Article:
What is Earth Day?
Proposed by Senator Gaylord Nelson and named by ad man Julian Koenig (Earth Day like birthday), Earth Day was created to elevate environmental concerns to the national political agenda. At that time there weren’t regulatory or legal protections in place; the Environmental Protection Agency (EPA) didn’t exist nor did the Clean Air or Water Acts. Polluting the streams, lands, and air was the norm. The first Earth Day in April 1970 changed that. Across the Unites States, 20 million people demonstrated and shifted the focus onto environmental issues. Soon after, the EPA was authorized and created by Congress.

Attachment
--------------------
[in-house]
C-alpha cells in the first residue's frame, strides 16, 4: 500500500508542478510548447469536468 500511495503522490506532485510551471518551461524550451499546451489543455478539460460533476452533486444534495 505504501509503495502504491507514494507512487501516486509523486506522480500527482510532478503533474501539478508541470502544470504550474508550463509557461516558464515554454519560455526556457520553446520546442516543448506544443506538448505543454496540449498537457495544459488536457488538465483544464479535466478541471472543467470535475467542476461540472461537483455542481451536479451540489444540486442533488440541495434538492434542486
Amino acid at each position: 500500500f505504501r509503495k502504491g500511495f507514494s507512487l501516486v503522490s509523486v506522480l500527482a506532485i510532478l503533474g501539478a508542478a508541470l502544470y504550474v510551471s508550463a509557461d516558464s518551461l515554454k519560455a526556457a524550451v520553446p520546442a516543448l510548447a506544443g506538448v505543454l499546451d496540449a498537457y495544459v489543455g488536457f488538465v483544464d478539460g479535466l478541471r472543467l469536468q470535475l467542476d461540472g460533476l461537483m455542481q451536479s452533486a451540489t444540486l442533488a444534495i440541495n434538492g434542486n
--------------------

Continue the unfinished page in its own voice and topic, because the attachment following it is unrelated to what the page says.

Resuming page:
In 1990, Earth Day managed another major campaign. This time the event mobilized on a global scale, reaching ten times as many people and bringing 140 countries into action. Earth Day 1990 boosted recycling and set up the 1992 United Nations Earth Summit in Rio de Janeiro. In 2000, Earth Day leveraged the newly introduced internet to connect people worldwide and begin calling for immediate action on global warming and promotion of clean energy. Today, Earth Day is an international movement pushing for environmental policies at the local, national, and global levels.
How can I participate in Earth Day?
Commitment to green living requires day-to-day changes; you can find 52 ideas here. To celebrate the day itself and invest in the planet, try one of these three volunteer opportunities that invest in the planet.
Saving the planet is not an easy task. We don’t need superheroes. We just need everyday people stepping up every day for change.